Sunday, January 8, 2017

Parshas Vayigash 5777

Parshas Vayigash 5777:


Now, with Hashem’s Help, let us get on to the holy parsha:  The first verse is ‘Vayigash eilav Yehuda vayomer; bi adoni, yi’daber na avdicha davar bi’aznei adoni, vi’al yichar apicha bi’avdecha, ki chamocha ki’Pharoah/And Yehuda approached him and he said; please, my master, let your servant please speak a word in my master’s ears, and let the wrath of my master not flare up with your servant, because you are like Paroah:  


So, there is a beautiful comment on this verse from the current Biala Rebbe shlita:  He writes: “The concept taught by this is that when the Tzaddik of a generation goes to pray for the Jewish people, and to bring down the blessings of all goodness upon them, the first thing he does is to defend them on the account of failing to follow the proper path until now.  He shows Hashem the greatness of the fire of the evil urge that burns in a person's heart constantly to the point where it darkens the vision of a Jewish person's intelligence on such a level to where he cannot sense nor discern the difference between serving Hashem and the urges of the evil inclination, Hashem forbid. This defense that the Tzaddik defends us with before Hashem is "and do not be angry with Your servant", for it is not proper nor fair to be angry with us, Hashem forbid, because the evil urge has tricked us to the extent that "You are like Pharaoh", and we cannot discern between You and between the concept of the power of the evil urge, which is symbolized by Pharaoh.” (From Divrei Binah – Parshas Vayigash; page 255).  


The thing that the Yetzer Hara does which the Biala Rebbe shlita discussed is something we must always guard against.  He sometimes tries to make it look like Hashem is “the bad guy”, Chas V’Chalillah, but we must stand up to it, with Hashem’s help, and realize that it is just trying to trick us.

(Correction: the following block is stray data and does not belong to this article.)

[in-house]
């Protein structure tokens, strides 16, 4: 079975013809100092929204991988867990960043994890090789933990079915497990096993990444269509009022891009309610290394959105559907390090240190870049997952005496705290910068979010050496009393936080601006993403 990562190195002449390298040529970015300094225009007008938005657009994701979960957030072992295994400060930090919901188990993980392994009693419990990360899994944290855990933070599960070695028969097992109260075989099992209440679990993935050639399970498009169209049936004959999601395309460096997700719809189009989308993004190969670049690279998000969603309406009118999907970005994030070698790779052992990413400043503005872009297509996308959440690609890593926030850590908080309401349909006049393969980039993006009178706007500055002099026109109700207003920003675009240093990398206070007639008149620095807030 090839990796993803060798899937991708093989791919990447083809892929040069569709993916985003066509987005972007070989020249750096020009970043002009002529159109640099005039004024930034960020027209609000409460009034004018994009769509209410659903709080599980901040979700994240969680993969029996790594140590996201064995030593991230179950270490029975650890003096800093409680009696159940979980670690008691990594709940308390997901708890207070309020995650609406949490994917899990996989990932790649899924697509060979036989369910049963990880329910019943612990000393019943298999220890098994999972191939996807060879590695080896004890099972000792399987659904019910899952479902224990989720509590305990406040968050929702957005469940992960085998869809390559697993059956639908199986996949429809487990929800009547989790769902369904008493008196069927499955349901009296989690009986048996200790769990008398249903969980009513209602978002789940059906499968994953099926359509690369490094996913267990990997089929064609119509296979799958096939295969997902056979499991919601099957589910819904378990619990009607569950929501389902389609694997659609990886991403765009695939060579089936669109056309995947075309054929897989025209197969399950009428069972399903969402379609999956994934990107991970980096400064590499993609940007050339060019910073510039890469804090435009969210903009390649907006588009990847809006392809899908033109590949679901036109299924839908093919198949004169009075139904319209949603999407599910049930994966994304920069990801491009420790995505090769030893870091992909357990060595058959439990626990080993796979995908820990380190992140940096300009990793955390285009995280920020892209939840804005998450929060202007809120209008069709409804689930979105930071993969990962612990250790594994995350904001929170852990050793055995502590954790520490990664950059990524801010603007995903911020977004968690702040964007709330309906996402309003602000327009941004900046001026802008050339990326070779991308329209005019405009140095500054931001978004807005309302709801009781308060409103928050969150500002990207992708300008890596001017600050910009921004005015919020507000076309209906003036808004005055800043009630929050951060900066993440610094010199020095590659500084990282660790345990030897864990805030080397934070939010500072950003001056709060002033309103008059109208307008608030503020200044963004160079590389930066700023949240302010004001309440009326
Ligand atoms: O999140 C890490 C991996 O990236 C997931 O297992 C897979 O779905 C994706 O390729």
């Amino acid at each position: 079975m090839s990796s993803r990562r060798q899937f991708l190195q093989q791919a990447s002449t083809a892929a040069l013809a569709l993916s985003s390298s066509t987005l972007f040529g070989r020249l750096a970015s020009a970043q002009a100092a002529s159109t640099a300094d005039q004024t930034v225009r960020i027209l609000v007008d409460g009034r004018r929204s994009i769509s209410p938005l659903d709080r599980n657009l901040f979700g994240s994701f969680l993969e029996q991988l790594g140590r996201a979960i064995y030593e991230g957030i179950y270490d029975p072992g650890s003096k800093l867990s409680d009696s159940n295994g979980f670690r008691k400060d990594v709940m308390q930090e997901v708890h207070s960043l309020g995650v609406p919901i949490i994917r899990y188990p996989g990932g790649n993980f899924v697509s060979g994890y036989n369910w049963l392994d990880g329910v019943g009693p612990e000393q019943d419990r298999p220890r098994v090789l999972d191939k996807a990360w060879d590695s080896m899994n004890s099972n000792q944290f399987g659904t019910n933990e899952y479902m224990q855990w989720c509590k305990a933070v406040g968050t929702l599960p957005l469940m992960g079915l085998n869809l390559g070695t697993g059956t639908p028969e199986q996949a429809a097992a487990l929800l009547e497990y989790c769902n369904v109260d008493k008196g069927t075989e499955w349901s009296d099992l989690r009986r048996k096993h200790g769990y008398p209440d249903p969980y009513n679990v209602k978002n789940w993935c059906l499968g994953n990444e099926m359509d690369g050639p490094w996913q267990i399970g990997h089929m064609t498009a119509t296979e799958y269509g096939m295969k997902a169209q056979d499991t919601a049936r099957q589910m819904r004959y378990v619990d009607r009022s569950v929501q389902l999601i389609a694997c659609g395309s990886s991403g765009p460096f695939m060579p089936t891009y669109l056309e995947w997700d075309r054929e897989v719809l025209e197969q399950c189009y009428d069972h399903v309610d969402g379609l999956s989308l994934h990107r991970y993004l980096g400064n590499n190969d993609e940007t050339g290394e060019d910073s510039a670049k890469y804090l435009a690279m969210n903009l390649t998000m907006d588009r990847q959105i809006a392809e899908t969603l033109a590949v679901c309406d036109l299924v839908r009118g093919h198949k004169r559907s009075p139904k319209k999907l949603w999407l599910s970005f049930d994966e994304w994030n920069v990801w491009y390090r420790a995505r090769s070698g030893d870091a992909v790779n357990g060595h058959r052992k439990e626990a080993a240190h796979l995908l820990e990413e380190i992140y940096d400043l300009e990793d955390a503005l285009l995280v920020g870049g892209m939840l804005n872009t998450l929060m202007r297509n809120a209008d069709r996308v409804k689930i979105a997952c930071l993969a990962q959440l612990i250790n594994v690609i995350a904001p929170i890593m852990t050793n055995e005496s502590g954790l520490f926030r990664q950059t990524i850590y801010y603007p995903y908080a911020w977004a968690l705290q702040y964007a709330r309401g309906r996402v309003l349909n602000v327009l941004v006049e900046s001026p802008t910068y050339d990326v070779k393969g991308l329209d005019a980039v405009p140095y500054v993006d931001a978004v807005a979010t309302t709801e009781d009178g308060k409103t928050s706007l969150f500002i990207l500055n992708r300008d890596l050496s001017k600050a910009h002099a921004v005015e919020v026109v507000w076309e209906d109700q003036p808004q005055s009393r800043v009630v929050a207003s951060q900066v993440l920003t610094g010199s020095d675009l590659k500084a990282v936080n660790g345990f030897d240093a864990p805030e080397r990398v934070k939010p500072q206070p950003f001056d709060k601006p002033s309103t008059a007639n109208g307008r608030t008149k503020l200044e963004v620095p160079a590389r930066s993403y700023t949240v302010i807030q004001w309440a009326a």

But, anyway, there is another beautiful insight on this verse that I would like to share with you: The Sages say that ‘Vayigash/And he approached’ is a language of Davening.  What does this mean?  


So, the Noam Elimelech (Rebbe Elimelech of Lizhensk zt”l) explains that it teaches us that when we Daven to Hashem, we actually approach Him, so to speak.  This is indeed a special thing, and something to think about – especially the next time we Daven.[1]  


Okay, so now back to the parsha:  Yehuda recounted to Yosef HaTzaddik the things that had gone on between them and he said that if they would go up without Binyamin, since Yaakov Avinu and his Neshama’s were so intertwined, Yaakov would die. 


The Dubno Maggid (HaRav Yaakov Krantz zt”l) explains that what he feared would happen was that Yaakov Avinu would see them coming, and he wouldn’t see Binyamin with them, and he would die before they had a chance to explain what happened. But if they would have had time to explain that Binyamin was suspected of stealing, Yaakov would be upset, but understand, because he was a big Tzaddik, and stealing is a very serious thing, (though as we know, Binyamin didn’t actually steal the goblet).[2] 


Back to the parsha:  One of the things that Yehuda said when he was trying to convince Yosef HaTzaddik to take him instead of Binyamin was “For how can I go up to my father and the lad is not with me?”